2Bang-Sup Song, et al., A Precision Curvature-Compensated CMOS Bandgap Reference, IEEE Journal of Solid-State Circuits, vol. SC-18, No. 6, Dec. 1983.
3 *Carl R. Palmer et al., A Curvature Corrected Micropower Volteage Reference, ISSCC 81/Wednesday, Feb. 18, 1981/Ballrooms C D/4:15 P.M.
4Carl R. Palmer et al., A Curvature Corrected Micropower Volteage Reference, ISSCC 81/Wednesday, Feb. 18, 1981/Ballrooms C-D/4:15 P.M.
5 *Eric A. Vittoz, MOS Transistors Operated in the Lateral Bipolar Mode and Their Aplication in CMOS Technology, IEEE Journal of Solid State Circuits, vol. SC 18, No. 3, Jun. 1983.
6Eric A. Vittoz, MOS Transistors Operated in the Lateral Bipolar Mode and Their Aplication in CMOS Technology, IEEE Journal of Solid-State Circuits, vol. SC-18, No. 3, Jun. 1983.
7 *R. Ye et al., Bandgap Voltage Reference Sources in CMOS Technology, Electronics Letters, Jan. 7, 1982, vol. 18, No. 1.
Referenced by
Citing PatentFiling datePublication dateApplicantTitle
US4849684 *Nov 7, 1988Jul 18, 1989American Telephone And Telegraph Company, At&T Bell LaaboratoriesCMOS bandgap voltage reference apparatus and method
US4943945 *Jun 13, 1989Jul 24, 1990International Business Machines CorporationReference voltage generator for precharging bit lines of a transistor memory
US5239256 *Jul 24, 1991Aug 24, 1993Sharp Kabushiki KaishaReference voltage generating circuit for a semiconductor device formed in a semiconductor substrate which generates a reference voltage with a positive temperature coefficient
US5319303 *Nov 14, 1992Jun 7, 1994Sony/Tektronix CorporationCurrent source circuit
US6642699Apr 29, 2002Nov 4, 2003Ami Semiconductor, Inc.Bandgap voltage reference using differential pairs to perform temperature curvature compensation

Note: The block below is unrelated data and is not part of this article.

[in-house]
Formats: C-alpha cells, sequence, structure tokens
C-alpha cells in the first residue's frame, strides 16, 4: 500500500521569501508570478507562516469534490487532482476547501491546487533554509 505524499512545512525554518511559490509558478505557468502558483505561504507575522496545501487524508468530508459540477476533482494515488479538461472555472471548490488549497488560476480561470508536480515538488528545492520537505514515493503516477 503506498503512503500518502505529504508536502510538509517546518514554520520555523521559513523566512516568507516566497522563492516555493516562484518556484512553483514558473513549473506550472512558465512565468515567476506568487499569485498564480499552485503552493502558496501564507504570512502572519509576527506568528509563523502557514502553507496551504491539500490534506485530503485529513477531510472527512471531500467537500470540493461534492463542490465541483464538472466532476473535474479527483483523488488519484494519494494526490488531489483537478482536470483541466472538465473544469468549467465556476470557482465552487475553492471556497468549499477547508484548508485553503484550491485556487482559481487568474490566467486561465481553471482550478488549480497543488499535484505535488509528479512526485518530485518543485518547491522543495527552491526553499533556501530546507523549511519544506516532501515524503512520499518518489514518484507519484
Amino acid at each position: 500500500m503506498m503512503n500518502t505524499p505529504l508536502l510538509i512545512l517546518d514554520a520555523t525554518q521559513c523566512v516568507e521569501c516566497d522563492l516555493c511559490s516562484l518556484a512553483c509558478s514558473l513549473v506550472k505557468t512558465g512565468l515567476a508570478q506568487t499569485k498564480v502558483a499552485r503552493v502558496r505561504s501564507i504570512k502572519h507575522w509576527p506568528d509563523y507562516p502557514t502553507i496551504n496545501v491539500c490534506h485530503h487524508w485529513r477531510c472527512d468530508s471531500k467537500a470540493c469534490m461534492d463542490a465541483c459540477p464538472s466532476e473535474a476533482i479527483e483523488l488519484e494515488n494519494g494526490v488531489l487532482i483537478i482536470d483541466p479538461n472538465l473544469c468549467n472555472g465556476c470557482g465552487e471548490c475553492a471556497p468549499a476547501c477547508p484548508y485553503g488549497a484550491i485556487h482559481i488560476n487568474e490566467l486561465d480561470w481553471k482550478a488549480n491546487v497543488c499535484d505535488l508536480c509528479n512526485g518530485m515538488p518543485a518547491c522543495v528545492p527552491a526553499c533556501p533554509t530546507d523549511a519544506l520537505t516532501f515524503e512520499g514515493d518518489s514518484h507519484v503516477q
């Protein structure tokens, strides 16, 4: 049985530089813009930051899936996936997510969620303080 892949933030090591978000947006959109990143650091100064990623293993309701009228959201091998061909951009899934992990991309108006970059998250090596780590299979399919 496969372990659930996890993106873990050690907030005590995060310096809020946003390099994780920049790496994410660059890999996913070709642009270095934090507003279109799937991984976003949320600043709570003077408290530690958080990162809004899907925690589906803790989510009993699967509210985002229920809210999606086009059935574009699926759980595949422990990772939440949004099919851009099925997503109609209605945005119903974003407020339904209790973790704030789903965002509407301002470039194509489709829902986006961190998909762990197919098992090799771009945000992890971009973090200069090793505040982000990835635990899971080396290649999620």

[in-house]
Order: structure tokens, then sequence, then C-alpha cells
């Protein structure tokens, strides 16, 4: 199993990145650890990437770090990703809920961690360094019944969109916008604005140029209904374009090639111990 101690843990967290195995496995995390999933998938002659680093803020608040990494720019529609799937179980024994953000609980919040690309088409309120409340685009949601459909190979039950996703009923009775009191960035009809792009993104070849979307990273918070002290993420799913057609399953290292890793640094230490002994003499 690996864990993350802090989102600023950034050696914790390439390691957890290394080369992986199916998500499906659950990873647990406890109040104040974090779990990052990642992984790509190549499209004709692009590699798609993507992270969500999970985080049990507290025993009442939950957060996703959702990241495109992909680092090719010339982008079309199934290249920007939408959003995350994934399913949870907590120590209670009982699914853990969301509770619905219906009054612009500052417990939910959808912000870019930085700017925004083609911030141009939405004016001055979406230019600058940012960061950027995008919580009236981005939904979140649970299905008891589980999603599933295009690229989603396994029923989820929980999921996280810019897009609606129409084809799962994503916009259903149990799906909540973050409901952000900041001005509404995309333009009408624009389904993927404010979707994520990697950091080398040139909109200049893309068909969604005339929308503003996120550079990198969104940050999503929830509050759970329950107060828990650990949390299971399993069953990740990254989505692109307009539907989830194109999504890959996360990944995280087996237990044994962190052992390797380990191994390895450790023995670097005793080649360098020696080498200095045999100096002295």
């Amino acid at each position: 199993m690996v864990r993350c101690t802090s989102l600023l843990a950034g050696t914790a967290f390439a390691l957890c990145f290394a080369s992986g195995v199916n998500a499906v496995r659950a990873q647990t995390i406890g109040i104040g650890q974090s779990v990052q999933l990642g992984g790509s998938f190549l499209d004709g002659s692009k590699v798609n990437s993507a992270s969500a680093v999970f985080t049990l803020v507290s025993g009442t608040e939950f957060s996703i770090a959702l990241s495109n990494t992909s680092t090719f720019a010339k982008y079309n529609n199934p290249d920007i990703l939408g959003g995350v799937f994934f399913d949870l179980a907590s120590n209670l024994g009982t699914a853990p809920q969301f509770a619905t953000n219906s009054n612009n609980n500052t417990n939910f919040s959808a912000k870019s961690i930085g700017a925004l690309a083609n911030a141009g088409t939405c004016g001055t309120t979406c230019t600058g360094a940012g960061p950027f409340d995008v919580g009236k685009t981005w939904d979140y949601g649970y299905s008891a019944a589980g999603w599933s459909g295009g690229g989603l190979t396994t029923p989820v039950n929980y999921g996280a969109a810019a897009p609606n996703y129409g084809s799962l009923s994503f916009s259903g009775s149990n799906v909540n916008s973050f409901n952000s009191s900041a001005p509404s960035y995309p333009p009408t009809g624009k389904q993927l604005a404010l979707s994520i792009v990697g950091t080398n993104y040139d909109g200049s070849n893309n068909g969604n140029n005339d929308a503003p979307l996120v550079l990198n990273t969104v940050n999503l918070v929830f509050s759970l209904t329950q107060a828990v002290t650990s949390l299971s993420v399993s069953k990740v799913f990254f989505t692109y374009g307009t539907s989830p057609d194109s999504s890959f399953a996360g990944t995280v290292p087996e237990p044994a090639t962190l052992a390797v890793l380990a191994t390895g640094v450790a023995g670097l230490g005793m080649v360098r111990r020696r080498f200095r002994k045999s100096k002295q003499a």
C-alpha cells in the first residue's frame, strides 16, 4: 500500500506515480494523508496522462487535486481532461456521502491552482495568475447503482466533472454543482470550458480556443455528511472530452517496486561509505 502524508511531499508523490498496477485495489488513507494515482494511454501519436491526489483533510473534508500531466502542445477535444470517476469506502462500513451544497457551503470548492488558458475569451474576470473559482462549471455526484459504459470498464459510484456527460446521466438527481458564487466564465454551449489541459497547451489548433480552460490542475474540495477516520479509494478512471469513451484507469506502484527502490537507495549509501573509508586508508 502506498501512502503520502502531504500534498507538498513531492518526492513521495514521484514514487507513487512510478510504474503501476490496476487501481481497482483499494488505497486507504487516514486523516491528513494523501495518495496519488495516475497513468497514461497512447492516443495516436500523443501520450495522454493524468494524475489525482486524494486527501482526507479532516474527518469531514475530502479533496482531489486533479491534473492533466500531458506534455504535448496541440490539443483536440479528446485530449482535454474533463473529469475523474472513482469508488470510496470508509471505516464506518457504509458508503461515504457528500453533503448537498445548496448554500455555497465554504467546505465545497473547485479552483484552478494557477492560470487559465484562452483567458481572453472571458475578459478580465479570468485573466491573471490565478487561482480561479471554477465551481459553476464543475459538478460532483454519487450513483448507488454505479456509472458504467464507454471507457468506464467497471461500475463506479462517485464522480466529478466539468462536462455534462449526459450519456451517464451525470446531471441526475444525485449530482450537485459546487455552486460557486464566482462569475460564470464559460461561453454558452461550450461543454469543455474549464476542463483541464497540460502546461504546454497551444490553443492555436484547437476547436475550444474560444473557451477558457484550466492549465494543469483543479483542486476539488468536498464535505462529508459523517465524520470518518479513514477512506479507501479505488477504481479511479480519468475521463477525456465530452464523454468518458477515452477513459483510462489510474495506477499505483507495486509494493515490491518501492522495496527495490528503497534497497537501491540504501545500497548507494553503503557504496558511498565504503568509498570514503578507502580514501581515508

US7789558 *Mar 11, 2009Sep 7, 2010Kabushiki Kaisha ToshibaThermal sensing circuit using bandgap voltage reference generators without trimming circuitry
US7857510 *Nov 8, 2003Dec 28, 2010Carl F LiepoldTemperature sensing circuit
US7952421 *Nov 8, 2005May 31, 2011St-Ericsson SaAll NPN-transistor PTAT current source
US8421434Jun 10, 2011Apr 16, 2013Dolpan Audio, LlcBandgap circuit with temperature correction
CN100590568CNov 8, 2005Feb 17, 2010Nxp股份有限公司All npn-transistor current source proportional to absolute temperature
WO2006051486A2 *Nov 8, 2005May 18, 2006Koninkl Philips Electronics NvAll npn-transistor ptat current source
Classifications
U.S. Classification323/314, 323/316
International ClassificationG05F3/30, H03F1/30
Cooperative ClassificationG05F3/30
European ClassificationG05F3/30
Legal Events
DateCodeEventDescription
Dec 7, 1998FPAYFee payment
Year of fee payment: 12
Dec 5, 1994FPAYFee payment
Year of fee payment: 8
Oct 31, 1990FPAYFee payment
Year of fee payment: 4
Jan 14, 1986ASAssignment
Owner name: CENTRE ELECTRONIQUE HORLOGER S.A., MALADIERE 71, 2
Free format text: ASSIGNMENT OF ASSIGNORS INTEREST.;ASSIGNORS:DEGRAUWE, MARC;VITTOZ, ERIC A.;REEL/FRAME:004512/0230
Effective date: 19860106